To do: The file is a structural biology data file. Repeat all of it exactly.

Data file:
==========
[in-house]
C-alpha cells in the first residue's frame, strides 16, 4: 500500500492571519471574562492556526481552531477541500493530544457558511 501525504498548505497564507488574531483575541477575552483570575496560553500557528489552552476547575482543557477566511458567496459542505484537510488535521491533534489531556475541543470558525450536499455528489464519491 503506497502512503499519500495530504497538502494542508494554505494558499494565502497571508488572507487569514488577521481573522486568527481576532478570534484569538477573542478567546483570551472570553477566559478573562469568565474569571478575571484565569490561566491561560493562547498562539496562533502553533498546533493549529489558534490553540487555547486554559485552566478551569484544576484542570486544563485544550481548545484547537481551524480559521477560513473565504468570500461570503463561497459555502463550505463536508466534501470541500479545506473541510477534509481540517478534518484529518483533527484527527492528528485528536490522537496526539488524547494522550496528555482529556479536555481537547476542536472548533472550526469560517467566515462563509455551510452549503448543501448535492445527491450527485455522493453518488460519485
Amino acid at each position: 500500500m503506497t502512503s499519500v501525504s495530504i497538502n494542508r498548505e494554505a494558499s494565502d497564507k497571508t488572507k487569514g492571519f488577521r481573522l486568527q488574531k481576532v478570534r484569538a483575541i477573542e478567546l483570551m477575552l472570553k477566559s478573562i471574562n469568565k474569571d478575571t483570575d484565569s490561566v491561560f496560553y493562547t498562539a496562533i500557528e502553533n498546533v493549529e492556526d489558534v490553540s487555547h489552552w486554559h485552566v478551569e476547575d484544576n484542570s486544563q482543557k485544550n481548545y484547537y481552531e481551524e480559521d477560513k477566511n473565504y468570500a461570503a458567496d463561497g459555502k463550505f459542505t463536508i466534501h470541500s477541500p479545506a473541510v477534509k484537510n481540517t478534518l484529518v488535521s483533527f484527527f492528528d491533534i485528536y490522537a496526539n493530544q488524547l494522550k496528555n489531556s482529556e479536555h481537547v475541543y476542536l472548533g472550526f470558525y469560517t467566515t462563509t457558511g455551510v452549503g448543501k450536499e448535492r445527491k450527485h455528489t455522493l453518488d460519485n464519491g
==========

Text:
[in-house]
C-alpha cells in the first residue's frame, strides 16, 4: 500500500492571519471574562492556526481552531477541500493530544457558511 501525504498548505497564507488574531483575541477575552483570575496560553500557528489552552476547575482543557477566511458567496459542505484537510488535521491533534489531556475541543470558525450536499455528489464519491 503506497502512503499519500495530504497538502494542508494554505494558499494565502497571508488572507487569514488577521481573522486568527481576532478570534484569538477573542478567546483570551472570553477566559478573562469568565474569571478575571484565569490561566491561560493562547498562539496562533502553533498546533493549529489558534490553540487555547486554559485552566478551569484544576484542570486544563485544550481548545484547537481551524480559521477560513473565504468570500461570503463561497459555502463550505463536508466534501470541500479545506473541510477534509481540517478534518484529518483533527484527527492528528485528536490522537496526539488524547494522550496528555482529556479536555481537547476542536472548533472550526469560517467566515462563509455551510452549503448543501448535492445527491450527485455522493453518488460519485
Amino acid at each position: 500500500m503506497t502512503s499519500v501525504s495530504i497538502n494542508r498548505e494554505a494558499s494565502d497564507k497571508t488572507k487569514g492571519f488577521r481573522l486568527q488574531k481576532v478570534r484569538a483575541i477573542e478567546l483570551m477575552l472570553k477566559s478573562i471574562n469568565k474569571d478575571t483570575d484565569s490561566v491561560f496560553y493562547t498562539a496562533i500557528e502553533n498546533v493549529e492556526d489558534v490553540s487555547h489552552w486554559h485552566v478551569e476547575d484544576n484542570s486544563q482543557k485544550n481548545y484547537y481552531e481551524e480559521d477560513k477566511n473565504y468570500a461570503a458567496d463561497g459555502k463550505f459542505t463536508i466534501h470541500s477541500p479545506a473541510v477534509k484537510n481540517t478534518l484529518v488535521s483533527f484527527f492528528d491533534i485528536y490522537a496526539n493530544q488524547l494522550k496528555n489531556s482529556e479536555h481537547v475541543y476542536l472548533g472550526f470558525y469560517t467566515t462563509t457558511g455551510v452549503g448543501k450536499e448535492r445527491k450527485h455528489t455522493l453518488d460519485n464519491g